Tomorrow an Atlas 5 will launch the Juno spaceship to Jupiter tomorrow. This will be the second launch of the biggest Atlas 5 in the 551 configuration with 5 large Solid Rocket Boosters surrounding the main core engine. The spaceship will be assisted into orbit by a second stage Centaur upper stage.
The rocket was rolled out to Launch Pad 41 early today in preparation for a liftoff between 11:34 and 12:43 EDT (15:34 to 16:43 GMT) on August 5th 2011. Currently everything is looking good for an on-time launch with a 70% chance of favourable weather conditions. The only concern is Tropical Storm Emily which is lurking off the eastern coast of Florida and doesn’t seem to want to make up its mind which way it will move.
Should the launch not occur tomorrow there are daily launch windows all the way out to August 26th so the spaceship will definitely be launched sometime this month. There was a concern about the weather not actually preventing a launch, but preventing a roll-back to the protection of the assembly building should a problem occur requiring the rocket to be returned for maintenance.
Continue to read on about the Atlas V and the Juno mission plus photo gallery:
The Juno project started about 10 years ago and has come to the point of launch. After launch there will be a period of five years before the Juno spaceship arrives at Jupiter in July 2016. On arrival Juno will perform 33 orbits of Jupiter lasting about a year before the mission completes with a de-orbit and crash into the planet.
There are 4 main objectives to the Juno mission:
1) Determine how much water is in the planet’s atmosphere, confirming the theories of Jupiter’s formation.
2) Evaluate Jupiter’s atmosphere measuring composition, cloud movement, temperature etc.
3) Map the planet’s magnetic and gravity fields.
4) Explore the magnetosphere at the poles particularly the auroras to help understand how the atmosphere is affected by Jupiter’s huge magnetic forces.
The Atlas 5 rocket has component parts that originate from all over the USA, and indeed the payload fairing is sourced from Switzerland. The main booster core and Centaur upper stage are constructed in Decatur, Alabama. The Solid Rocket Boosters come from Sacremento, California, and the Juno Spaceship was constructed Lockheed-Martin in Denver, Colorado. All of these components were transported to Cape Canaveral Air Force Station where they were assembled in the the Rocket standing on the launch pad at the moment.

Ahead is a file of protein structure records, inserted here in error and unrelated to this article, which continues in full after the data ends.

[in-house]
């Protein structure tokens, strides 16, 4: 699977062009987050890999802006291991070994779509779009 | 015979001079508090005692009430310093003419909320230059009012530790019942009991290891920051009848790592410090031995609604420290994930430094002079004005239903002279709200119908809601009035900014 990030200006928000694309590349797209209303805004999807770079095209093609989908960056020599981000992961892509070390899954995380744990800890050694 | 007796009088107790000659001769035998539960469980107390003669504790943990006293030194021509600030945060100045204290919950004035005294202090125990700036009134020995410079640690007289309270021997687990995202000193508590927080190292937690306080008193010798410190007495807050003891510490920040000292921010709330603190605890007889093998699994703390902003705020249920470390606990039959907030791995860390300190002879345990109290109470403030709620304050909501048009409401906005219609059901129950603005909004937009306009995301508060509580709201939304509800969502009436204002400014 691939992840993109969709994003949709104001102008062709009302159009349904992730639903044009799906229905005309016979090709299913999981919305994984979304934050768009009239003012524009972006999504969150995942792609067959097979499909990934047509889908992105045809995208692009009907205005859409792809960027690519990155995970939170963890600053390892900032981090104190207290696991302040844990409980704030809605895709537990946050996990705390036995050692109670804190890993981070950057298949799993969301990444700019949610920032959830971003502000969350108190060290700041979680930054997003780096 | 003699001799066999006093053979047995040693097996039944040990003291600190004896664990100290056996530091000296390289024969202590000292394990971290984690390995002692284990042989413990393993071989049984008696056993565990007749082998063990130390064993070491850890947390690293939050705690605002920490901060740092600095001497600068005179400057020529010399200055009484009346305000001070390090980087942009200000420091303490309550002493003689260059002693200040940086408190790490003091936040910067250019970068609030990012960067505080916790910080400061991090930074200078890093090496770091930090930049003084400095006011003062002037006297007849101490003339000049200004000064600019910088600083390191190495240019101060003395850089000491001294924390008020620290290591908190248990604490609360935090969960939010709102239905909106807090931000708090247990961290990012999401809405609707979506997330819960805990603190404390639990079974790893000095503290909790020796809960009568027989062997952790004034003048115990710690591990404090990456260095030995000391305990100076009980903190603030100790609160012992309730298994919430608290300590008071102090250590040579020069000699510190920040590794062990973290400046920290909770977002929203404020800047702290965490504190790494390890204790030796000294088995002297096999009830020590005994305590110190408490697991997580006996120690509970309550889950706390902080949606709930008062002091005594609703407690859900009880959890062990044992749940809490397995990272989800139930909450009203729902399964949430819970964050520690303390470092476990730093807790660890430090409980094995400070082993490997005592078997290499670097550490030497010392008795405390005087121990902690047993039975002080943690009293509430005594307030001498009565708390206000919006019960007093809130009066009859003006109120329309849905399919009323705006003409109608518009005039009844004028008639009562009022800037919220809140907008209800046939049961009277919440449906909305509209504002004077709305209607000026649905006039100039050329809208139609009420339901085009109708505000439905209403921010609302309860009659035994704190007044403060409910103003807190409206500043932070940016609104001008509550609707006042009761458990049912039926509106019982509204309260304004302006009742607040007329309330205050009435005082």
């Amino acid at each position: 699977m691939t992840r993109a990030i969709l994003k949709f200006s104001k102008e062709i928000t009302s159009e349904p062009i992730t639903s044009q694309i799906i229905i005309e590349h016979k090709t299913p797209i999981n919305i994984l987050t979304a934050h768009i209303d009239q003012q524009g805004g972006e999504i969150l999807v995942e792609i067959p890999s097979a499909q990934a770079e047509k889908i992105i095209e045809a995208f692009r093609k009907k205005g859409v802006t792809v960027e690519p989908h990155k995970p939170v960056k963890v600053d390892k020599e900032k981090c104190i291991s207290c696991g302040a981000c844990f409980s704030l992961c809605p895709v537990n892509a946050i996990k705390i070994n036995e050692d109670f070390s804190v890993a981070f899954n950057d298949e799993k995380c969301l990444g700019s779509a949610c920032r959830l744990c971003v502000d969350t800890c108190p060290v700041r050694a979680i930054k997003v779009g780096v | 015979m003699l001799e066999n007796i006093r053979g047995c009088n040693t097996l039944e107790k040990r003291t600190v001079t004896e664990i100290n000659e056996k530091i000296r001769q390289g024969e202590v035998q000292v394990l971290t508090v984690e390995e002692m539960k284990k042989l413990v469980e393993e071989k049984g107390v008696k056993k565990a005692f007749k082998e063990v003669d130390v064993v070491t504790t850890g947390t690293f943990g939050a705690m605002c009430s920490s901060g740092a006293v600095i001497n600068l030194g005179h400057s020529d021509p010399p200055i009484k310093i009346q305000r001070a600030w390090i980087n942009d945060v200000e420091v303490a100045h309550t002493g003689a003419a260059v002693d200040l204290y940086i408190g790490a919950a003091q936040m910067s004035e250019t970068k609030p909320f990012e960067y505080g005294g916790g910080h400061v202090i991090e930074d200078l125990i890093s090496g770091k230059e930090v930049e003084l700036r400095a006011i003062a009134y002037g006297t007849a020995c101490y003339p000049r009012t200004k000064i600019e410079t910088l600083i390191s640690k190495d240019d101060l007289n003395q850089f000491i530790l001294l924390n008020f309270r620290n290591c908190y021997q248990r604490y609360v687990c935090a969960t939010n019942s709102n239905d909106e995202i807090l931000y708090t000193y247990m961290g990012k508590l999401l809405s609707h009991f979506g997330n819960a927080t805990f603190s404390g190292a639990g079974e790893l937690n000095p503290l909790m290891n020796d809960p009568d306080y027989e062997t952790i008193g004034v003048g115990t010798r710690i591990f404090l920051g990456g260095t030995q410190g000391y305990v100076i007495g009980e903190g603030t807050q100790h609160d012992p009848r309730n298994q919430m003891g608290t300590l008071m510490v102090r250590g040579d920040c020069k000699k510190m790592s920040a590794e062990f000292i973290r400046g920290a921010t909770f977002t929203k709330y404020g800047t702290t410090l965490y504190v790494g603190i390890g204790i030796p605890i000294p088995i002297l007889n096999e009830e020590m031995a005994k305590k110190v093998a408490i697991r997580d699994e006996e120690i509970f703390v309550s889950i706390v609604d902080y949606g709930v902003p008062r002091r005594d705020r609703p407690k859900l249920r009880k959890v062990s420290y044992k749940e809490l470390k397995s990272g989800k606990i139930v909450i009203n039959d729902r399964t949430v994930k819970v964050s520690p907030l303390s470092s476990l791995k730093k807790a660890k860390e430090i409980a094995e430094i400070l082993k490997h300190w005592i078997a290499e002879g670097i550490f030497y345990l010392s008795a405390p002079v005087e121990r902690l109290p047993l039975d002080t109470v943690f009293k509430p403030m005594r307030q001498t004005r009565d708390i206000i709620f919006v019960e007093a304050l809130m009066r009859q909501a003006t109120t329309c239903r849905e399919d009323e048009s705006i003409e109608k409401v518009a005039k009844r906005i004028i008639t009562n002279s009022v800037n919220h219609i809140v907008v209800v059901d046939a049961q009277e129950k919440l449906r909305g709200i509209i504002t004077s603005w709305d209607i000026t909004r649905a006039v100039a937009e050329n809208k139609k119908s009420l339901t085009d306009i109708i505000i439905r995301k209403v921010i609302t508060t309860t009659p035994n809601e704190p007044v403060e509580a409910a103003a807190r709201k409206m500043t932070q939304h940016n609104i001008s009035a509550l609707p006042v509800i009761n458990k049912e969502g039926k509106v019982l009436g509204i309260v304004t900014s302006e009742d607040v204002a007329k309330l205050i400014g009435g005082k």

The main booster core and the Centaur upper stage are transported, rather ironically, by an Russian Antonov AN-124 cargo plane, whilst the SRBs come overland by truck as does the Juno Spacecraft.
The Atlas 5 processing involves the marshalling assembly and testing of the rocket in a Vertical Integration Facility. The components are transported from the receiving station to the VIF where they are hoisted into position. First the main booster core arrives and is attached to a mobile launch platform. This is followed by the SRBs which are attached to the booster. Next is the Centaur upper stage which gets winched on top of the booster.
Whilst this stacking was happening the Juno Spacecraft was having some final touches applied at Astrotech 12 miles away in Titusville. This concluded with the payload fairing enshrouding the spacecraft and it’s delivery to the VIF where it was mated to the rocket.
This process culminated with the rollout of the mobile launch platform carrying the stacked rocket to Launch Pad 41 early this morning. Once the rocket was connected to the Launch Pad servicing facilities it was ready for final checkout. If things go to plan then the next important milestone is fuelling of the booster and Centaur which will start at around 6am EDT in preparation for a lift off at 11:34am EDT.
If you are going to Titusville to watch the launch then the best location is on Playalinda Beach. Once you park up you can walk about half a mile south down the beach to the NASA boundary fence. This is the closest that you can get. You will have a full view of the launch pad from about 5 miles away. The roar of the five Solid Rocket Boosters as the rocket soars into the sky will be impressive from that distance.